Judge: Lawsuit Over Law School’s Alleged Fraud Will Proceed


A long-running class-action lawsuit which suggests that one of the lowest-performing law schools in the country is guilty of fraud has been officially cleared to go to trial, which could generate serious problems for schools with high tuition rates for low-quality degrees.

A California judge has ruled that false-advertising claims made against the Thomas Jefferson School of Law by four former students has enough power to take the case to court.

Based in San Diego, the school is routinely listed as within the lowest tier of legal schools in the nation.  Students who attend the school have a median LSAT score of 148, around 46% of its students pass the bar, and nine months after graduation close to 40% of graduates are unemployed.  However, the school charges students a tuition rate of $42,000 per year, causing the typical graduate to leave with over $100,000 in debt, writes Blake Neff for The Daily Caller.

In her class action lawsuit, former student Anna Alaburda is accusing the school of advertising false employment prospects in an effort to attract students. Alaburda graduated with honors from the school in 2008 with $150,000 in debt.  Her lawsuit was filed in 2011 after she was unable to get a job in the legal profession.

The judge’s decision to reject the school’s motion for summary judgement comes a win for Alaburda, who will see her case go to trial next May.

Alaburda argues that the school increased its employment rate by falsely counting students employed in non-legal positions, such as those working as waiters.  She claims that the average salary for graduates of the school remained constant between 2006 and 2011 despite a massive increase in the legal industry during that time.  A former TJSL employee is backing Alaburda in her case, having admitted to manipulating data about graduates.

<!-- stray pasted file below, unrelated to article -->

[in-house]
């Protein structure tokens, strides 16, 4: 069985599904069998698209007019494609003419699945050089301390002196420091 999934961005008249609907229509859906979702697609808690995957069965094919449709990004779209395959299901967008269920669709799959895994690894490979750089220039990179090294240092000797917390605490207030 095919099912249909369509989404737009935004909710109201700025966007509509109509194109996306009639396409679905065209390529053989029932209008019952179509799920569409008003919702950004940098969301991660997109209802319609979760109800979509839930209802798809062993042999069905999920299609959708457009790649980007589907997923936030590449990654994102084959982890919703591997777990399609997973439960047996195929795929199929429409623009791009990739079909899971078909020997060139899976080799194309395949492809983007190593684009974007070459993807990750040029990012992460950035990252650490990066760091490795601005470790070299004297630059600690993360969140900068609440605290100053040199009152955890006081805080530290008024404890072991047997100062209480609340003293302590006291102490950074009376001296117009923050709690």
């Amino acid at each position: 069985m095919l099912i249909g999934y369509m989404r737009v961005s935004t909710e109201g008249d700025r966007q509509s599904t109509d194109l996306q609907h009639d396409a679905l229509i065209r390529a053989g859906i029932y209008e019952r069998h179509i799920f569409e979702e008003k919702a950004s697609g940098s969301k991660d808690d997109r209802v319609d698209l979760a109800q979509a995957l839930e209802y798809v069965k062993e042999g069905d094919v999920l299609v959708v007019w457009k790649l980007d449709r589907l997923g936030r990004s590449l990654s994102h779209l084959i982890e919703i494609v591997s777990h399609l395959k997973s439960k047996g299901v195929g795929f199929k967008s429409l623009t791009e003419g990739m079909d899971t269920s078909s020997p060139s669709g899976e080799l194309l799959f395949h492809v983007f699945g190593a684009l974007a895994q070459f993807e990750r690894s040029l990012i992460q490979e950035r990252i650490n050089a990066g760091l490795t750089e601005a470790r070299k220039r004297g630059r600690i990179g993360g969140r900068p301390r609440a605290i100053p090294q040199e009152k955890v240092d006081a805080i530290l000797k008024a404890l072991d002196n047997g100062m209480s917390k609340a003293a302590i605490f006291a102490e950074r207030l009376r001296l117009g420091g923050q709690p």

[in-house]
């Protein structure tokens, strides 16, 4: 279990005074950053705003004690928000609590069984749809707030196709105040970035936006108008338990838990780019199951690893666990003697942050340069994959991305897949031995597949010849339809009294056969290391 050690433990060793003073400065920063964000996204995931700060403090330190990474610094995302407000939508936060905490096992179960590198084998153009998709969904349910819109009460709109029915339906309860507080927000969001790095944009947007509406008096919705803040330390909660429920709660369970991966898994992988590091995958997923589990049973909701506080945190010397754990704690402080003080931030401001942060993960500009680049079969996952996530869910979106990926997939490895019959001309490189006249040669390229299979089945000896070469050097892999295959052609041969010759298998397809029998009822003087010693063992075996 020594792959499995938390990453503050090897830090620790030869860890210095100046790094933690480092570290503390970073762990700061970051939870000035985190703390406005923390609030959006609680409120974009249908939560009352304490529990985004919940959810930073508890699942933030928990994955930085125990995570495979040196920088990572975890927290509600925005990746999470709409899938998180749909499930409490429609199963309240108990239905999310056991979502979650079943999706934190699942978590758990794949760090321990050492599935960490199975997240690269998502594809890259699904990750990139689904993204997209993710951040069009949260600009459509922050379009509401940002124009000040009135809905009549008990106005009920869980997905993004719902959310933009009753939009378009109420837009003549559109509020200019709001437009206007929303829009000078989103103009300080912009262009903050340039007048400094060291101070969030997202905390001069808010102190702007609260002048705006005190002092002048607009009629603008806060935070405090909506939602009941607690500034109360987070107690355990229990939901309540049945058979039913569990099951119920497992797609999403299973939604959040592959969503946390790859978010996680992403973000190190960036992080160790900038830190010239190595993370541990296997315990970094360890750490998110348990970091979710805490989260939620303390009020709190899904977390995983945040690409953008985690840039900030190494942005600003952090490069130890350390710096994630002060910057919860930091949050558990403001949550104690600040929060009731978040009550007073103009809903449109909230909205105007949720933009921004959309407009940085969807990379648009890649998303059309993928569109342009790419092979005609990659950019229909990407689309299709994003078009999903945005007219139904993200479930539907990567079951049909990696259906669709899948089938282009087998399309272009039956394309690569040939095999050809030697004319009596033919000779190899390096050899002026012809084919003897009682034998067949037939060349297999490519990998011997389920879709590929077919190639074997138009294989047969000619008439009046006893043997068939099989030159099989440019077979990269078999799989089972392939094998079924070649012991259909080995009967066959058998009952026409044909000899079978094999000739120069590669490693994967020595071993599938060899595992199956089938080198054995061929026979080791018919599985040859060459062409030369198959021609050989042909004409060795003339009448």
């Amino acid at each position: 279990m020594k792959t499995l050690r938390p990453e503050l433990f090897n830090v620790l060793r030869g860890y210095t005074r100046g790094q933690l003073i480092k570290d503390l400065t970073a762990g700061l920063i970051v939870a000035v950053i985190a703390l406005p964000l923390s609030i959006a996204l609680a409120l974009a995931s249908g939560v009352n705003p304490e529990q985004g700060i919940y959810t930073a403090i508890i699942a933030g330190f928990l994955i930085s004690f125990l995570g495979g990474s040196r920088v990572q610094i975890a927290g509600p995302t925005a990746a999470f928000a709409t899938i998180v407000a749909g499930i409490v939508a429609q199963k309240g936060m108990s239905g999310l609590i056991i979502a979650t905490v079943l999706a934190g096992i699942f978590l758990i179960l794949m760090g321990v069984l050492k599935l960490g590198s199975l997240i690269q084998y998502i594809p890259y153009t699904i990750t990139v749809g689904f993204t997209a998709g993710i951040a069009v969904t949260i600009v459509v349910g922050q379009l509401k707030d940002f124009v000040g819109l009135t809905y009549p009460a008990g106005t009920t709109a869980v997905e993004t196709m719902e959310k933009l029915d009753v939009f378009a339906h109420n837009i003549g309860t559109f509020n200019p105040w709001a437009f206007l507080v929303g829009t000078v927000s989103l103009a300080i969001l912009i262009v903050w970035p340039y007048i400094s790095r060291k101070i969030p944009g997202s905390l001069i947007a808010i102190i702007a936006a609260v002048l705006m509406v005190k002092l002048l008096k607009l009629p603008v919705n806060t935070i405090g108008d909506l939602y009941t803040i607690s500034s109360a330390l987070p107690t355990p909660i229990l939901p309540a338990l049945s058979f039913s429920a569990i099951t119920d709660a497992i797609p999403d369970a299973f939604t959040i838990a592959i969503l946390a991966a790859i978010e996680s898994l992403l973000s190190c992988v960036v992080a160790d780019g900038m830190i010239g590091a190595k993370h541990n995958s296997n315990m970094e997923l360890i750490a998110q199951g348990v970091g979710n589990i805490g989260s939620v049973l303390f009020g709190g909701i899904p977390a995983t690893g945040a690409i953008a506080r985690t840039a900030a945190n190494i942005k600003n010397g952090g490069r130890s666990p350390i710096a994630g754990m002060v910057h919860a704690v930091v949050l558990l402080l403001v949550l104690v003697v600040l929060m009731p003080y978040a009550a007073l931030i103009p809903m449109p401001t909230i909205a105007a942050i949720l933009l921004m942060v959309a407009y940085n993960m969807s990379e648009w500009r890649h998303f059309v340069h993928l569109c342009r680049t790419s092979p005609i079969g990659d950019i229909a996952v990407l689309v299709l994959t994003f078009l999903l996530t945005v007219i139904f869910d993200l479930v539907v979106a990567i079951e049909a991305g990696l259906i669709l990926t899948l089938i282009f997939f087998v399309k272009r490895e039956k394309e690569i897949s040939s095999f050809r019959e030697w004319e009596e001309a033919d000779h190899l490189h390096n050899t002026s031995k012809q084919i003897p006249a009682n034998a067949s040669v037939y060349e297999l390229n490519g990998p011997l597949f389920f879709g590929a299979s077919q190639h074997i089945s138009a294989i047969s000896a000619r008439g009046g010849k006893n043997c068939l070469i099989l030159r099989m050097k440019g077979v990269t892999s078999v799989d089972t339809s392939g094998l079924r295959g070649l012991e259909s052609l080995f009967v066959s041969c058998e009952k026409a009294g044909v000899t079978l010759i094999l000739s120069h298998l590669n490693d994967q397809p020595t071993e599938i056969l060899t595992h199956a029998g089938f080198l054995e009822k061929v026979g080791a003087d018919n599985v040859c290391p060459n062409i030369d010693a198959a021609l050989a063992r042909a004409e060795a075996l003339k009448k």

Alaburda’s attorneys have also claimed to have evidence that supports the school having counted students as “employed” so long as they had a job after graduation, even if they were currently unemployed.  In addition, they say that the school changed statistics for information to be released to the public.

Judge Joel Pressman made several declarations in his ruling concerning the upcoming trial, including that it would be considered deceptive of the school to count non-legal jobs within its employment statistics.

“A reasonable consumer would not believe employment figures included any and all employment, which would render the figure meaningless in the context of a legal education,” he said. “A reasonable consumer expects the employment figure to include graduates who work in law-related jobs.”

Between 2011 and 2015, applications to the school decreased by over 50%.  In 2013 the school was forced to cut teaching and administrative positions after falling short on enrollment targets. In 2014, the school restructured its debt after missing a bond payment deadline, writes Jacob Gershman for The Wall Street Journal.

The school was added to the list of colleges and universities facing increased financial oversight by the federal government just this month.